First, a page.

To avoid this, you should train being alone with him in incrementing periods of time. You can start with locking your puppy into a crate or a different room for 5 minutes. No matter what the puppy does (probably whining and scratching at the door), you only open the door after 5 minutes. You should either act as if nothing ever happened, or cuddle with him in a very calm way. You shouldn't encourage him to be overly excited to see you by playing with him or praising him in an overly excited voice.

Repeat this short training several days. Once your puppy learns to deal with being alone in a calm manner, you can gradually increase the time he's left alone to 10 minutes, 15 minutes and so on.

Don't forget to train leaving your apartment without him. If the only time you put on a jacket and leave the apartment is when you go on a walk with your dog, he'll be very excited every time you put on a jacket and become extremely frustrated if you leave without him. That can trigger separation anxiety or destructive behavior. To avoid that, simply go out for a short time without him, for example to go grocery shopping.

A great way to mentally prepare your dog for being left alone is to establish a word or sign that indicates he's going to be alone. Don't use a command like "stay", because you cannot release your dog from the command if you're not around. Choose something different like "goodbye" or "stay in here" and repeat the same words every time before you leave your dog.

You should not talk to your dog at length before leaving him. Some people do tell their dogs that they'll be gone for a while and their dogs seem to understand them, but in reality dogs cannot understand human speech to that degree. Some dogs even get anxious by this kind of behavior because they expect you to want something from them (maybe telling them about an intruder or a source of food or tell them to follow you). If you then turn around and leave the apartment, they try following you or calling you back because you just talked to them, you just indicated that you want something and if you leave now they won't know what you want.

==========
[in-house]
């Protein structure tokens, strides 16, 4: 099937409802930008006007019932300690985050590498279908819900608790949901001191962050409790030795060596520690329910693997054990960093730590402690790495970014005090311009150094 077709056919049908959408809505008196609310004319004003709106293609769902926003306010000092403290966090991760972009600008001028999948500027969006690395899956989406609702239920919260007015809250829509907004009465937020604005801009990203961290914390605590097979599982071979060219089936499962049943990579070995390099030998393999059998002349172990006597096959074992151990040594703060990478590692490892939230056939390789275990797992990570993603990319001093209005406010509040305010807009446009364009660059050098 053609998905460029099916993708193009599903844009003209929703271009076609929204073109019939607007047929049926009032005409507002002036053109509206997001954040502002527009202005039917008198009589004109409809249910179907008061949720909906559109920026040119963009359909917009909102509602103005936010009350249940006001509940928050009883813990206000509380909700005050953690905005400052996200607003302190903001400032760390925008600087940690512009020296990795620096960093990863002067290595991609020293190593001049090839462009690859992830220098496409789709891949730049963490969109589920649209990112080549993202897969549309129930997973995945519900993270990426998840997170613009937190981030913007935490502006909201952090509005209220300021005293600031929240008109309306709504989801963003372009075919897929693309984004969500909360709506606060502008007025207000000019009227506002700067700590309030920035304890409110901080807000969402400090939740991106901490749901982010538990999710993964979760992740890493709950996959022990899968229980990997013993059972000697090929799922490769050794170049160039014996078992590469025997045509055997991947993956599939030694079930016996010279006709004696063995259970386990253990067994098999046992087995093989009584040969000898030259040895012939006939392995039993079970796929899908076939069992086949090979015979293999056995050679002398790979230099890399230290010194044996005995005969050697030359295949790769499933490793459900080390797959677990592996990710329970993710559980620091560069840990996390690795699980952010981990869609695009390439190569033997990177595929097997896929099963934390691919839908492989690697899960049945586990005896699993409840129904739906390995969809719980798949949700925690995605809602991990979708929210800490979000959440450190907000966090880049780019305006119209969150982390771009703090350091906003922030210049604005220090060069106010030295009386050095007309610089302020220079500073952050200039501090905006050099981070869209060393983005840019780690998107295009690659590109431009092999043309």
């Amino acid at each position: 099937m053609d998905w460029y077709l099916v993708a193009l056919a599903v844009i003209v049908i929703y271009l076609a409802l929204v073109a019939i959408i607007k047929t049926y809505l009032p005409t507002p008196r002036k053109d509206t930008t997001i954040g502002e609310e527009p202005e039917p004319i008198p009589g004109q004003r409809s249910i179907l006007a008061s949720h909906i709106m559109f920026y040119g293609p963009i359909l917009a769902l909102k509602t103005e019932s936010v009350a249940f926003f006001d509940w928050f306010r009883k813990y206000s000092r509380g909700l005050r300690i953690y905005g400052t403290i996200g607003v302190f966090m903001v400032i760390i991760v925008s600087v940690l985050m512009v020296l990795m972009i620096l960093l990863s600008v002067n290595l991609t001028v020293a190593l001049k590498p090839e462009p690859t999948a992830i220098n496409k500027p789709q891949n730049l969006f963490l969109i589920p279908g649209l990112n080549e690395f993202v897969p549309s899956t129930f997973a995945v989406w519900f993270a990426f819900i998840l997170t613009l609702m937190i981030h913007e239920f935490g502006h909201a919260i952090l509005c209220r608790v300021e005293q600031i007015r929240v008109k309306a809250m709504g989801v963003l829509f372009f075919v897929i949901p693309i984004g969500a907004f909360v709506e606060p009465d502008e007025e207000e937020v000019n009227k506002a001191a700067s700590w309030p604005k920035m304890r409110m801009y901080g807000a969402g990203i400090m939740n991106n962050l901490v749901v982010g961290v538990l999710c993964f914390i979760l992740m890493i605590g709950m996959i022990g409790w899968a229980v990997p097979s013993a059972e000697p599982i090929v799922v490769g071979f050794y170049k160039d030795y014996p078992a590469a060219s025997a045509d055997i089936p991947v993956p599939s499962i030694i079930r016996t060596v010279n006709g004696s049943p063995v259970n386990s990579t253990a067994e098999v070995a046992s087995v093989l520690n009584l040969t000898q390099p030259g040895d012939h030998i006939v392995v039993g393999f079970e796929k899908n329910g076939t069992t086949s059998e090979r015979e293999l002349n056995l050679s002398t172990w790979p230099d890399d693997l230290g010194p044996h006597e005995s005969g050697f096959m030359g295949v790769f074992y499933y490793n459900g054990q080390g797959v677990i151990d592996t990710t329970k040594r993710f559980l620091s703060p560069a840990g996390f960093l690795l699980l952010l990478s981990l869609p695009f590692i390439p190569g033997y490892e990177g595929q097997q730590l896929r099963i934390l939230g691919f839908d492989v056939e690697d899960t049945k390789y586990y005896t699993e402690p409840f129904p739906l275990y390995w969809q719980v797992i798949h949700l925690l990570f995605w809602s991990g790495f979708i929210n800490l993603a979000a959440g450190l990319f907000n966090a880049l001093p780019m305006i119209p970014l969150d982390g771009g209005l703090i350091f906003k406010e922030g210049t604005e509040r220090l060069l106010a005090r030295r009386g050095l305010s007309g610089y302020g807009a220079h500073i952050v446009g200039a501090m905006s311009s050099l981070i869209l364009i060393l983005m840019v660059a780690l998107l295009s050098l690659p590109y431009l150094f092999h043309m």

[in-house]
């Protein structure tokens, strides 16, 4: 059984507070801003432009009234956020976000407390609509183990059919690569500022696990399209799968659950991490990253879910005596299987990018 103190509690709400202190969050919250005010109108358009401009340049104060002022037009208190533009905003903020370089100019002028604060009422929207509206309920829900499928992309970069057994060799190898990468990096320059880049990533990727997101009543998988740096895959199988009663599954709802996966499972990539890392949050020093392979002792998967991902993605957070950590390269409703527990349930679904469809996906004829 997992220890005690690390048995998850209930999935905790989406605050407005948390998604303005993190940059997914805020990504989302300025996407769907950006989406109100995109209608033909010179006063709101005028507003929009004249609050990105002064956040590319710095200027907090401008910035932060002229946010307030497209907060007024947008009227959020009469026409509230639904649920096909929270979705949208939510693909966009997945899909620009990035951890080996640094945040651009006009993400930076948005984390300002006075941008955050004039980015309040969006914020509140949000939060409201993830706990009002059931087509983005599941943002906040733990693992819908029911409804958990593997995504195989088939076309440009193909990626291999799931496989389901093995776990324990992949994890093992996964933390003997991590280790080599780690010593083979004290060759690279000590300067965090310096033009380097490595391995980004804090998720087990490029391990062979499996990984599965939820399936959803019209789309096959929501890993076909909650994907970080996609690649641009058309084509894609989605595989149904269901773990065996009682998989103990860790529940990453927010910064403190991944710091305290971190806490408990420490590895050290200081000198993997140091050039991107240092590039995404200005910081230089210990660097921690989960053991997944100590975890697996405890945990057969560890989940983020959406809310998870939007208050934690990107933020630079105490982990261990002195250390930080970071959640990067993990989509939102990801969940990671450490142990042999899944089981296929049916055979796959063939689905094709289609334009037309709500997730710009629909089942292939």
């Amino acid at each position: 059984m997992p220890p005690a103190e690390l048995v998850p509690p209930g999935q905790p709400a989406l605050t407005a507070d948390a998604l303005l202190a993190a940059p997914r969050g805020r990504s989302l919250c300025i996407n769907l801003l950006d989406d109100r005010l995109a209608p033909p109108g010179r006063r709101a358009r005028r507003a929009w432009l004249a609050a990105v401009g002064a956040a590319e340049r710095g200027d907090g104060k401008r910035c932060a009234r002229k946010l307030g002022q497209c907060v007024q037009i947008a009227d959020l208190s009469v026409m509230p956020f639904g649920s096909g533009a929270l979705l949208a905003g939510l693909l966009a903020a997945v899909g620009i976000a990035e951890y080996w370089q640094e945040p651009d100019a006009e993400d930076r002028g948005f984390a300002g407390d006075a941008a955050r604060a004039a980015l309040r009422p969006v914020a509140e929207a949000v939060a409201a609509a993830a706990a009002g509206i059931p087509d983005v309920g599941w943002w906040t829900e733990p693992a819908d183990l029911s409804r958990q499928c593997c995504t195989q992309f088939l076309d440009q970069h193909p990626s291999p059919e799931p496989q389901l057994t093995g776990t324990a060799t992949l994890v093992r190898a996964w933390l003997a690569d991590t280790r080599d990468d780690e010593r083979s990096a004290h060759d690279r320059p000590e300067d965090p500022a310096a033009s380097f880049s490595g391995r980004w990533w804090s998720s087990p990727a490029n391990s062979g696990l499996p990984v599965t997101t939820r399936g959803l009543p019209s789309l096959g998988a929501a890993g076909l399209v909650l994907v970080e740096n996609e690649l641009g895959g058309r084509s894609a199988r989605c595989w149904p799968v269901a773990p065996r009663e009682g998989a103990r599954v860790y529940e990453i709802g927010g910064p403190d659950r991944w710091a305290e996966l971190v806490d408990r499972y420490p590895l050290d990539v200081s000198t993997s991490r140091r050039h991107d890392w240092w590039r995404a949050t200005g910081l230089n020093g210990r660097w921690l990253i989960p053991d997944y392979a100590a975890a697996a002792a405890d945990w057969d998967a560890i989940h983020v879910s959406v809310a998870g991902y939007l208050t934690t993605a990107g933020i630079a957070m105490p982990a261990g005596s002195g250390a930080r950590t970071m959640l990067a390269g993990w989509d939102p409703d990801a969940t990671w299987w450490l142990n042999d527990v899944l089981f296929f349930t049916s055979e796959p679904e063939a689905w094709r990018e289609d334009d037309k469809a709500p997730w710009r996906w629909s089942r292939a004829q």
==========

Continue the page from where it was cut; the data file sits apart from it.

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    Thank you, this gives me specific action items Feb 22 at 20:05
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    To be honest, this let me think at the instructions one is given, to help toddlers stay in the daycare ^^ To help them understand, that mum or dad comes always back and the child can stay calm and enjoy the time ;) Feb 23 at 10:54
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    @Allerleirauh At the very core it is exactly like that. Help the child and puppy understand that they won't be abandoned by letting them experience being alone and the return of the parents / owners in a safe environment. And since children (to a certain age) and dogs have a similar level of intelligence and capacity of logical thinking, the methods to teach them are very similar, too. Just please don't start clicker-training your children or people will think you're crazy ;)
    – Elmy
    Feb 23 at 12:50
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    @Elmy No clicker training ^^ but mine reacts very good to the sound of a bag of gummy bears ;) Feb 23 at 13:15